Success Stories: Seattle Public Schools Partner With “Team Read” For the 18th Year
Reading proficiency is perhaps one of the most important aspects of early education. With reading prowess comes increased self-confidence, critical thinking skills, and vitally, a life-long love affair with books and knowledge. Seattle Public Schools takes the issue of reading proficiency very seriously, and as such, has partnered with Seattle-based non-profit, Team Read. Here’s a rundown of what the partnership entails and how it has impacted the lives of thousands of Seattle elementary and high school students over its near two-decade long tenure:
Team Read provides its services particularly for 2nd and 3rd graders, which are known to be critical years for developing reading proficiency. The process begins with teachers identifying and referring 2nd and 3rd grade students who are reading at one or two years behind their grade level. Then, these learners are partnered with local high school students for between two and four hours of one-on-one tutoring each week.
Team Read can be understood best as an extended learning opportunity for children to gain exposure to literacy skills, thereby enabling them to perform better both in school and out. But there’s more to this program’s impact than “only” helping students perform their best in a non-judgmental environment.
There’s a dual impact when it comes to Team Read: the effect the program has on the struggling student, and the effect the program has on its teenage tutors. For tutors, they get the chance to be a mentor from early on – a very valuable skill to acquire – and through their mentorship, these high school students learn professional skills that often don’t come until college or later in life. As for the mentee, their academic performance increases not only because of extra time spent studying, but due to the social and emotional support their tutor is able to provide that teachers sometimes cannot.
Primarily for 2nd and 3rd graders, we know those are critical years for proficiency in reading. Team Read is an extended learning opportunity for children to get further exposure to literacy skills so they can be more successful in school.
As one tutor noted, “It feels good to help students improve their reading and develop their love for reading.” Such sentiment is extremely powerful in creating a sense of security and community within an educational framework – something that largely affects a student’s academic progress and sense of self.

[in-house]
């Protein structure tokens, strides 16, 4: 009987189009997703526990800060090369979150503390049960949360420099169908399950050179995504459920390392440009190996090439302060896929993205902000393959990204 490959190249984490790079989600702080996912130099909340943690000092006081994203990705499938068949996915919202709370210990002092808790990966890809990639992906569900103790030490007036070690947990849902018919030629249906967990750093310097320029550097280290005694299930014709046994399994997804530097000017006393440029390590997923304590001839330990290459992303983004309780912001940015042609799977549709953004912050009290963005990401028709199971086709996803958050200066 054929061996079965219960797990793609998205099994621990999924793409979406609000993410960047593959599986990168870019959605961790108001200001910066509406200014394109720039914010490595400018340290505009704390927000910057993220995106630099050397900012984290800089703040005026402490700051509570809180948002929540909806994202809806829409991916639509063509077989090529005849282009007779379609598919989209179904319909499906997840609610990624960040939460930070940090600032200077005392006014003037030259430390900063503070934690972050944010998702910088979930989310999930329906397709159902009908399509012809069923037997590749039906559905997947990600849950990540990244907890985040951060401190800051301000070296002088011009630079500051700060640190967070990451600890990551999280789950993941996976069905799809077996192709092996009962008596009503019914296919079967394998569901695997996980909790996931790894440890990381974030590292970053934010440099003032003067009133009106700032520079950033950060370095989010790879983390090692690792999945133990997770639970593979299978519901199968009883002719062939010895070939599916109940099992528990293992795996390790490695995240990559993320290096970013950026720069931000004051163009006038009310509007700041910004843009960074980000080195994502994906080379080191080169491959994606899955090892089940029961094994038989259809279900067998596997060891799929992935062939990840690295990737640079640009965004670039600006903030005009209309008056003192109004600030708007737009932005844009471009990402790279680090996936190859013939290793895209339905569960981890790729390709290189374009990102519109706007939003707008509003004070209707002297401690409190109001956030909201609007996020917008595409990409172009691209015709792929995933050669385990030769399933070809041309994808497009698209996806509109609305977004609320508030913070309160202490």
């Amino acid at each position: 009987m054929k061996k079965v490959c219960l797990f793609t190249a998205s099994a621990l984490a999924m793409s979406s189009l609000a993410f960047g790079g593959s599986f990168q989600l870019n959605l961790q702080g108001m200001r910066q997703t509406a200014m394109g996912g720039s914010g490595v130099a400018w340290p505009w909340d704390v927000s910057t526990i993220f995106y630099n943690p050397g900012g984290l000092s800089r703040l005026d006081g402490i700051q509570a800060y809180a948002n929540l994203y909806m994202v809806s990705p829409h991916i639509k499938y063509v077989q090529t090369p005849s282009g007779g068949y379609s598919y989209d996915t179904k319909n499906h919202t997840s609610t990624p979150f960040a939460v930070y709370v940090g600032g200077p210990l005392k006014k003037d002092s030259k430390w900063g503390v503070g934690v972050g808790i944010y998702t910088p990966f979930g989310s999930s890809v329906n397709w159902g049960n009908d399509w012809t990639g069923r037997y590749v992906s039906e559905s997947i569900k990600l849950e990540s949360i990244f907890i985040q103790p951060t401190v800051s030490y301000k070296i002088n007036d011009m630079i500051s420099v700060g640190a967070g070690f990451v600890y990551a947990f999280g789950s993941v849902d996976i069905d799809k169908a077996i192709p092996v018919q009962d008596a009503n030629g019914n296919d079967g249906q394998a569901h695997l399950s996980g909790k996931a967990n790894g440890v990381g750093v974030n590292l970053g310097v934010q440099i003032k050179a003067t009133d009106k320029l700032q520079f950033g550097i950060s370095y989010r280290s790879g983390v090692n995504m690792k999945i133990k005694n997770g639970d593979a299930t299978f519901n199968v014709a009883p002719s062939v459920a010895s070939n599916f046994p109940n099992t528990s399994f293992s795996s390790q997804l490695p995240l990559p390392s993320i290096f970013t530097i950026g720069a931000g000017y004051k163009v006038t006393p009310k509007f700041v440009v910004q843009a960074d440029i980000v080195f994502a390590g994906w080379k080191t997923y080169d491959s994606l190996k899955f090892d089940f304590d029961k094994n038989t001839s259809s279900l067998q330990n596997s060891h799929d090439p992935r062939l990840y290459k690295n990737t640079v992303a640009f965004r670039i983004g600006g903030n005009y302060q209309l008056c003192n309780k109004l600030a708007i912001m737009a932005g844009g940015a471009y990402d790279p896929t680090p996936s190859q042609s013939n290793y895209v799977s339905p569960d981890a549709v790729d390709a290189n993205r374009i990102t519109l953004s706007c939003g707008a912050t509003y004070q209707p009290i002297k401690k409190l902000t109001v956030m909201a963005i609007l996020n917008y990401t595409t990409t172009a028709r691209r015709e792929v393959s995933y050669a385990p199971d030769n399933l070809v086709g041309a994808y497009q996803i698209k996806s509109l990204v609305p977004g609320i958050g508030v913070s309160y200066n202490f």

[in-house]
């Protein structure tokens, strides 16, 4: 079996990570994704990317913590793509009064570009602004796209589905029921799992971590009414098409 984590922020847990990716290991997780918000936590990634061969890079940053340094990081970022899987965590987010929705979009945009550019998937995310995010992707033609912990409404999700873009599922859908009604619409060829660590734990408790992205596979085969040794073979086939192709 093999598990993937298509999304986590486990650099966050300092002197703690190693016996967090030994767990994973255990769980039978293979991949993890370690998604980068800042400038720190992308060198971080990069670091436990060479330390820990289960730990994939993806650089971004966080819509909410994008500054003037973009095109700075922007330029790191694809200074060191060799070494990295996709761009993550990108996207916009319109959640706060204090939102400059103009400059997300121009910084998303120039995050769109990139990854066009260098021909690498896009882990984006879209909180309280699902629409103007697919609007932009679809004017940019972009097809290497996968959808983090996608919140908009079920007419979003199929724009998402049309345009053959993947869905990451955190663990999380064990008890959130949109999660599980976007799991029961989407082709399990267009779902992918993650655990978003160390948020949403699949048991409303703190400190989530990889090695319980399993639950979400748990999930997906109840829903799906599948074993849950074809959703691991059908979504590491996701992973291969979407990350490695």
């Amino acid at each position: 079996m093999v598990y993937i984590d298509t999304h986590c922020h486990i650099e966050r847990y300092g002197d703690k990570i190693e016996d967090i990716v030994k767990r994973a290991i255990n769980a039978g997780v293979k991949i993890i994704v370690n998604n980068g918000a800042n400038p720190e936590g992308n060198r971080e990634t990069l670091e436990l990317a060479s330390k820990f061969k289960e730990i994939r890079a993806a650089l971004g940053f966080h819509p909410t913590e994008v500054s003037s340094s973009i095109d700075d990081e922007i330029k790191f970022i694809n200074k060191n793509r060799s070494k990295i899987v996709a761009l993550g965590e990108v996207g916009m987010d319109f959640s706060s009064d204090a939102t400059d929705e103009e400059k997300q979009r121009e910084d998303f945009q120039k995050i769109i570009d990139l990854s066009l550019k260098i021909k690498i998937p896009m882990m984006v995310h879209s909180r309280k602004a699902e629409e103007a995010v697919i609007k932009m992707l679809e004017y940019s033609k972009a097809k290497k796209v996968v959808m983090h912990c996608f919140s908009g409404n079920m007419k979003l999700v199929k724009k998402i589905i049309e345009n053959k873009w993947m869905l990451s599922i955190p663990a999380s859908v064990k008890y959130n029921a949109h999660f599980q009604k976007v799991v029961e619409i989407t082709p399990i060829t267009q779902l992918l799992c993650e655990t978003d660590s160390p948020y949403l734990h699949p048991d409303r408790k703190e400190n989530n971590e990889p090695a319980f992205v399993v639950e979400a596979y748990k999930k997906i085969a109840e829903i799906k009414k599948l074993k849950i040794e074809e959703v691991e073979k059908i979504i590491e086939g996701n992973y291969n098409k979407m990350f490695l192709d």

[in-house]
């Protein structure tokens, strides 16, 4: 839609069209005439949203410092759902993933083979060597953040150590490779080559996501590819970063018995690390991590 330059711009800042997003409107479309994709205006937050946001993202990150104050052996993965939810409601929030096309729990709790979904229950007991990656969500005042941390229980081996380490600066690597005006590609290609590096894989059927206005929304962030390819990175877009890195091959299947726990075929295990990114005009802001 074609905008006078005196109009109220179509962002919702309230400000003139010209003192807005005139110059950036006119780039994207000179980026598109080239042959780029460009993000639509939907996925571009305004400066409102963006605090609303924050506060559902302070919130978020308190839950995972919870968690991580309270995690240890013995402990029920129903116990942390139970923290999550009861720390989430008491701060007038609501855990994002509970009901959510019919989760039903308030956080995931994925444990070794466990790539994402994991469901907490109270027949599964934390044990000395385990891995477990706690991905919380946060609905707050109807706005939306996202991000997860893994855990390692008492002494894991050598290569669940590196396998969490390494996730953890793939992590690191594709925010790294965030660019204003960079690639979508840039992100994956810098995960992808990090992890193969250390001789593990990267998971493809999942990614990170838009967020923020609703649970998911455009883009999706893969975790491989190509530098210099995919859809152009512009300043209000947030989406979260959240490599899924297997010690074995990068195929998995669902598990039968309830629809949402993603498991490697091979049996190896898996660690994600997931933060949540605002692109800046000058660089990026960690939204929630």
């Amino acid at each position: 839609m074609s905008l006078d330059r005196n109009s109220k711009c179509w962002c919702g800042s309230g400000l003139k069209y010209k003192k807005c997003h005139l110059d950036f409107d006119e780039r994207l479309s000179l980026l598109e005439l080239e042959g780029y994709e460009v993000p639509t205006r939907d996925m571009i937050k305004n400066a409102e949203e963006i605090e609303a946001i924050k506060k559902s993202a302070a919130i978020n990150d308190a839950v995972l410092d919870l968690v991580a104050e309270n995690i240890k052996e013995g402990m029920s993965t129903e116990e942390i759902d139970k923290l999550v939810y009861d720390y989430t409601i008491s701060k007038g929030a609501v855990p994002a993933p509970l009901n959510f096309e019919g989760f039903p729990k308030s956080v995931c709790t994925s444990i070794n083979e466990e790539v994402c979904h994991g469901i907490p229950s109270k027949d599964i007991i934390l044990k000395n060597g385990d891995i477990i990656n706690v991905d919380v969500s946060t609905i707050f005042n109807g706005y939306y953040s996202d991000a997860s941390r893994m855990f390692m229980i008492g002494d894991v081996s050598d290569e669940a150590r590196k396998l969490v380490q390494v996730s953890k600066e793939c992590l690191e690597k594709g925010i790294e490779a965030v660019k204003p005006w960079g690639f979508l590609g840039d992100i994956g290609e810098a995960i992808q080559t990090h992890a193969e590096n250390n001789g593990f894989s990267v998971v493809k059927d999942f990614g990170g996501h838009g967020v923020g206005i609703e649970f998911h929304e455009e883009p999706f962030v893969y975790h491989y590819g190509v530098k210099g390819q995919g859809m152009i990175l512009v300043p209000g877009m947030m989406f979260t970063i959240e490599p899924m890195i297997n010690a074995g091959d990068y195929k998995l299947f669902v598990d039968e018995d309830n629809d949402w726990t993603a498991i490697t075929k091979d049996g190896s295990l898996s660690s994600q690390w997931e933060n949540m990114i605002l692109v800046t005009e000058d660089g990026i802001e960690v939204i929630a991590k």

Team Read doesn’t just pick any high school student who applies. Tutors are recruited, screened, and finally hired by Team Read. But they’re not alone after that; Team Read trains, coaches, and supports their tutors throughout the year in order for them to reach their utmost potential as effective reading coaches.
Embarking on its 18th year, the impressive program has developed a robust curriculum drawn from the best literacy strategies informed by years of peer-reviewed reading research to help students build a strong vocabulary, improve their reading fluency, and continually progress their reading comprehension.
This research and years of industry experience led Team Read to focus their efforts on a single primary instructional tool known as the Power Reader Journal (PRJ). This Journal is a one-stop-shop for reading prowess, full of lessons including sight word work, phonics, reading comprehension and fluency. These lessons are also aligned with the Common Core State Standards. To keep things interesting for the students, “Team Read provides a collection of fun, interesting culturally relevant books at each elementary school.” Half of those books are fiction, while the other half are non-fiction or informational.
As of the 2016-17 school year (the 17th year of the Team Read initiative), Team Read was offered at ten Seattle Public Schools: Baily Gatzert Elementary, Concord International Elementary, Dunlap Elementary, Leshi Elementary, Lowell Elementary, Martin Luther King Jr. Elementary School, Orca K-8 School, South Shore PK-8 School, Thurgood Marshall Elementary, and Van Asselt Elementary. From these ten schools, over 350 students were paired with tutors throughout the school year.
The schools aren’t chosen at random, however: Team Read partners with elementary schools where more than half of the students are from low-income families.
With the current economic climate, with special attention to local, state, and federal funding for education initiatives, there are certain resource constraints throughout the public school system. Team Read believes that teachers and other school administrators can’t tackle this problem on their own and aims to help bridge the gap through their services.
This is a program and a partnership with both short- and long-term benefits. According to Greg Imel, Principal of Baily Gatzert Elementary, “This is a strong program that benefits children, schools and future citizens of Seattle.” As Team Read continues to expand its reach and impact, Mr. Imel’s words seem to ring true.
Featured photo courtesy of Pixabay under Creative Commons 0 license